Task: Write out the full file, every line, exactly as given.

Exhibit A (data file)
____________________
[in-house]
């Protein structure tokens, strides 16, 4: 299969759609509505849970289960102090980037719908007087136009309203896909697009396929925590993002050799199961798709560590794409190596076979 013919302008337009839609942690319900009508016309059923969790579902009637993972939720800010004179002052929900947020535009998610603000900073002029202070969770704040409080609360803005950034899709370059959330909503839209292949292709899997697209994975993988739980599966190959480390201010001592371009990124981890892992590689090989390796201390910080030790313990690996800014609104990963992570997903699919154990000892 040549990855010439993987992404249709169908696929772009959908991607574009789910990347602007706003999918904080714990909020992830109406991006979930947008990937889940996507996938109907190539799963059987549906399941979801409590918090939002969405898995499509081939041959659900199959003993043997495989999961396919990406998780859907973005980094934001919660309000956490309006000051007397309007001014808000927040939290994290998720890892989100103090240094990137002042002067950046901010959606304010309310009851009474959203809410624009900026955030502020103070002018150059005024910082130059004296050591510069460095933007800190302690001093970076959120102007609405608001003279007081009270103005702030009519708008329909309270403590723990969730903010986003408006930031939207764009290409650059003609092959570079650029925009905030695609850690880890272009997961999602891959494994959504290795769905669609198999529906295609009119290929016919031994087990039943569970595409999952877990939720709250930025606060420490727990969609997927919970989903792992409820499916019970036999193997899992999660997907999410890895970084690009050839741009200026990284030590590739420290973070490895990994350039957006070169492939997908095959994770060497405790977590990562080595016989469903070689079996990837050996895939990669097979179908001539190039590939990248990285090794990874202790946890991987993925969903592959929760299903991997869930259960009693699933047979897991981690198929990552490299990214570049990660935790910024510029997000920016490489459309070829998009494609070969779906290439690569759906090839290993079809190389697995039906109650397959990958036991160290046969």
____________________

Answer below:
[in-house]
């Protein structure tokens, strides 16, 4: 299969759609509505849970289960102090980037719908007087136009309203896909697009396929925590993002050799199961798709560590794409190596076979 013919302008337009839609942690319900009508016309059923969790579902009637993972939720800010004179002052929900947020535009998610603000900073002029202070969770704040409080609360803005950034899709370059959330909503839209292949292709899997697209994975993988739980599966190959480390201010001592371009990124981890892992590689090989390796201390910080030790313990690996800014609104990963992570997903699919154990000892 040549990855010439993987992404249709169908696929772009959908991607574009789910990347602007706003999918904080714990909020992830109406991006979930947008990937889940996507996938109907190539799963059987549906399941979801409590918090939002969405898995499509081939041959659900199959003993043997495989999961396919990406998780859907973005980094934001919660309000956490309006000051007397309007001014808000927040939290994290998720890892989100103090240094990137002042002067950046901010959606304010309310009851009474959203809410624009900026955030502020103070002018150059005024910082130059004296050591510069460095933007800190302690001093970076959120102007609405608001003279007081009270103005702030009519708008329909309270403590723990969730903010986003408006930031939207764009290409650059003609092959570079650029925009905030695609850690880890272009997961999602891959494994959504290795769905669609198999529906295609009119290929016919031994087990039943569970595409999952877990939720709250930025606060420490727990969609997927919970989903792992409820499916019970036999193997899992999660997907999410890895970084690009050839741009200026990284030590590739420290973070490895990994350039957006070169492939997908095959994770060497405790977590990562080595016989469903070689079996990837050996895939990669097979179908001539190039590939990248990285090794990874202790946890991987993925969903592959929760299903991997869930259960009693699933047979897991981690198929990552490299990214570049990660935790910024510029997000920016490489459309070829998009494609070969779906290439690569759906090839290993079809190389697995039906109650397959990958036991160290046969």